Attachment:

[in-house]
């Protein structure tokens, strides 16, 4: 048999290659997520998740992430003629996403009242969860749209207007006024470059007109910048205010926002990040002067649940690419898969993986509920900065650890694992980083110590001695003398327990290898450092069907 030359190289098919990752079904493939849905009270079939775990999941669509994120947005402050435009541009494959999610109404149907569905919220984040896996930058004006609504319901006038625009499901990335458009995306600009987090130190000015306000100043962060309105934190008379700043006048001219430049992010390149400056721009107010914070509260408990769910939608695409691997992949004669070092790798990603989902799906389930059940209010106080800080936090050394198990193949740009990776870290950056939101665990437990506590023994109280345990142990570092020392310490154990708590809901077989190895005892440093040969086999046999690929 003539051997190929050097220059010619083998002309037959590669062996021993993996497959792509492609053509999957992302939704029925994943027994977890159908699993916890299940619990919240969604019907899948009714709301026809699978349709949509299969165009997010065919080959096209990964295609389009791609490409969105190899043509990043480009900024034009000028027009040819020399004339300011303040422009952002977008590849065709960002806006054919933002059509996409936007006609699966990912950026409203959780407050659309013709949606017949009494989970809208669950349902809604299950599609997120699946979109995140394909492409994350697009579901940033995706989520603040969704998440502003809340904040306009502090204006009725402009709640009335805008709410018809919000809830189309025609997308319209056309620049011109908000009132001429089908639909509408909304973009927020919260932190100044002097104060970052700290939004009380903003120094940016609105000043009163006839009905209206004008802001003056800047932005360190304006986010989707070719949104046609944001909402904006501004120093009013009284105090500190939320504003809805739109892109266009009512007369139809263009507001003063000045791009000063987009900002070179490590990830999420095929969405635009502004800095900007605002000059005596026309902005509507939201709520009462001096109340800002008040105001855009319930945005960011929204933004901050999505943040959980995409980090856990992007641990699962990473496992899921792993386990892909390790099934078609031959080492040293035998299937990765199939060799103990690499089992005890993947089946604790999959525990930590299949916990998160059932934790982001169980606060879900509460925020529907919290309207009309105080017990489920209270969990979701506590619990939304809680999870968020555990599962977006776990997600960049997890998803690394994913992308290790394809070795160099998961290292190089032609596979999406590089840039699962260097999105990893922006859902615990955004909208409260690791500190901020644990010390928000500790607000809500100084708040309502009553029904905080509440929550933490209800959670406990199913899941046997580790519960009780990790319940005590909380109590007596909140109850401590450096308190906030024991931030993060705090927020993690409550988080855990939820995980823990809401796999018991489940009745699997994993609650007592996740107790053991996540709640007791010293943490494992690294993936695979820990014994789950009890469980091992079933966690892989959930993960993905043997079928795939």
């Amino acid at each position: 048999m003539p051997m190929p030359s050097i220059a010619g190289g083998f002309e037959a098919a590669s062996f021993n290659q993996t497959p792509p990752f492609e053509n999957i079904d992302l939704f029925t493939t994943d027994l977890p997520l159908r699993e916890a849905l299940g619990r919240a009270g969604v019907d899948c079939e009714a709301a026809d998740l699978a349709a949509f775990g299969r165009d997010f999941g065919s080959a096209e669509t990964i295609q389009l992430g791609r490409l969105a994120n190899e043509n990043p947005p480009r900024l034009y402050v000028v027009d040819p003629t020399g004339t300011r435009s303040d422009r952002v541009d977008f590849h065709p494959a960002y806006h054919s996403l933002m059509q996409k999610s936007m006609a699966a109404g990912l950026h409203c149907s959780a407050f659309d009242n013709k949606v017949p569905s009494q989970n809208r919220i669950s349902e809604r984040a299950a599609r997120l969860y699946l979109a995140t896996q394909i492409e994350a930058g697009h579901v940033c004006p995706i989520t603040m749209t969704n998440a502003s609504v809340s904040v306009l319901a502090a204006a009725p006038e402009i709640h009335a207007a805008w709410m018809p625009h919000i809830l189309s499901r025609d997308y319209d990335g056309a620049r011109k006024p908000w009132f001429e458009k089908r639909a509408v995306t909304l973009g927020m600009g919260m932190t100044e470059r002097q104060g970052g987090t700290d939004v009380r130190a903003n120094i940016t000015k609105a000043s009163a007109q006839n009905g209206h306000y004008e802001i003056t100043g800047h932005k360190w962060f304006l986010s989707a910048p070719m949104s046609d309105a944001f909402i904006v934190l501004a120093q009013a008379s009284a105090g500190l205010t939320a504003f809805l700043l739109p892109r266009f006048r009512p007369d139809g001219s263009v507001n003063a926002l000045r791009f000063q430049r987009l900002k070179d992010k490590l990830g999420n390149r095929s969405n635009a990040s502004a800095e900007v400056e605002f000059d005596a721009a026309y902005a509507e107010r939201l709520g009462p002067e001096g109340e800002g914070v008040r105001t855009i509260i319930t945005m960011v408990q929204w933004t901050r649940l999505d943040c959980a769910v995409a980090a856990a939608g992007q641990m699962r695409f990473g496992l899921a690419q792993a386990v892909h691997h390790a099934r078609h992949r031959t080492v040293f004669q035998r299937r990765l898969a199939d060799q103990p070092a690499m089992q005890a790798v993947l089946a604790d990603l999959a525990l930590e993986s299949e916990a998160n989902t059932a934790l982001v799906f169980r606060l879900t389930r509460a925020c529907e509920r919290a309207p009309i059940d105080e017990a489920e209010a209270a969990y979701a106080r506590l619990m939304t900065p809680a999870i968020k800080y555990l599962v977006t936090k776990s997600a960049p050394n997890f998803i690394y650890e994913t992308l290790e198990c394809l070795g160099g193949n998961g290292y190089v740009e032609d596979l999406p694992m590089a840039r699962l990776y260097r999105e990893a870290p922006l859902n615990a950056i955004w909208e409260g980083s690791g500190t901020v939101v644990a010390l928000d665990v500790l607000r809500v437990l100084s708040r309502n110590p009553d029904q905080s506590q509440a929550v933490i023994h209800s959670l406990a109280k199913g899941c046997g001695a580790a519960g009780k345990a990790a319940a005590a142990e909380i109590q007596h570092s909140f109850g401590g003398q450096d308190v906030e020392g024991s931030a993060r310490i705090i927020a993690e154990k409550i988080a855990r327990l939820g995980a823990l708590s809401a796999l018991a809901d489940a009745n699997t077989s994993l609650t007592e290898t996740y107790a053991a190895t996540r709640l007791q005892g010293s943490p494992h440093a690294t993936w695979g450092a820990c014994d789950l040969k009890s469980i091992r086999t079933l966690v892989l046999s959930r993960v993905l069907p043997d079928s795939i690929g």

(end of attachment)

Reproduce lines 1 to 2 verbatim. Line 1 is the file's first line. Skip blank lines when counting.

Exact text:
[in-house]
């Protein structure tokens, strides 16, 4: 048999290659997520998740992430003629996403009242969860749209207007006024470059007109910048205010926002990040002067649940690419898969993986509920900065650890694992980083110590001695003398327990290898450092069907 030359190289098919990752079904493939849905009270079939775990999941669509994120947005402050435009541009494959999610109404149907569905919220984040896996930058004006609504319901006038625009499901990335458009995306600009987090130190000015306000100043962060309105934190008379700043006048001219430049992010390149400056721009107010914070509260408990769910939608695409691997992949004669070092790798990603989902799906389930059940209010106080800080936090050394198990193949740009990776870290950056939101665990437990506590023994109280345990142990570092020392310490154990708590809901077989190895005892440093040969086999046999690929 003539051997190929050097220059010619083998002309037959590669062996021993993996497959792509492609053509999957992302939704029925994943027994977890159908699993916890299940619990919240969604019907899948009714709301026809699978349709949509299969165009997010065919080959096209990964295609389009791609490409969105190899043509990043480009900024034009000028027009040819020399004339300011303040422009952002977008590849065709960002806006054919933002059509996409936007006609699966990912950026409203959780407050659309013709949606017949009494989970809208669950349902809604299950599609997120699946979109995140394909492409994350697009579901940033995706989520603040969704998440502003809340904040306009502090204006009725402009709640009335805008709410018809919000809830189309025609997308319209056309620049011109908000009132001429089908639909509408909304973009927020919260932190100044002097104060970052700290939004009380903003120094940016609105000043009163006839009905209206004008802001003056800047932005360190304006986010989707070719949104046609944001909402904006501004120093009013009284105090500190939320504003809805739109892109266009009512007369139809263009507001003063000045791009000063987009900002070179490590990830999420095929969405635009502004800095900007605002000059005596026309902005509507939201709520009462001096109340800002008040105001855009319930945005960011929204933004901050999505943040959980995409980090856990992007641990699962990473496992899921792993386990892909390790099934078609031959080492040293035998299937990765199939060799103990690499089992005890993947089946604790999959525990930590299949916990998160059932934790982001169980606060879900509460925020529907919290309207009309105080017990489920209270969990979701506590619990939304809680999870968020555990599962977006776990997600960049997890998803690394994913992308290790394809070795160099998961290292190089032609596979999406590089840039699962260097999105990893922006859902615990955004909208409260690791500190901020644990010390928000500790607000809500100084708040309502009553029904905080509440929550933490209800959670406990199913899941046997580790519960009780990790319940005590909380109590007596909140109850401590450096308190906030024991931030993060705090927020993690409550988080855990939820995980823990809401796999018991489940009745699997994993609650007592996740107790053991996540709640007791010293943490494992690294993936695979820990014994789950009890469980091992079933966690892989959930993960993905043997079928795939």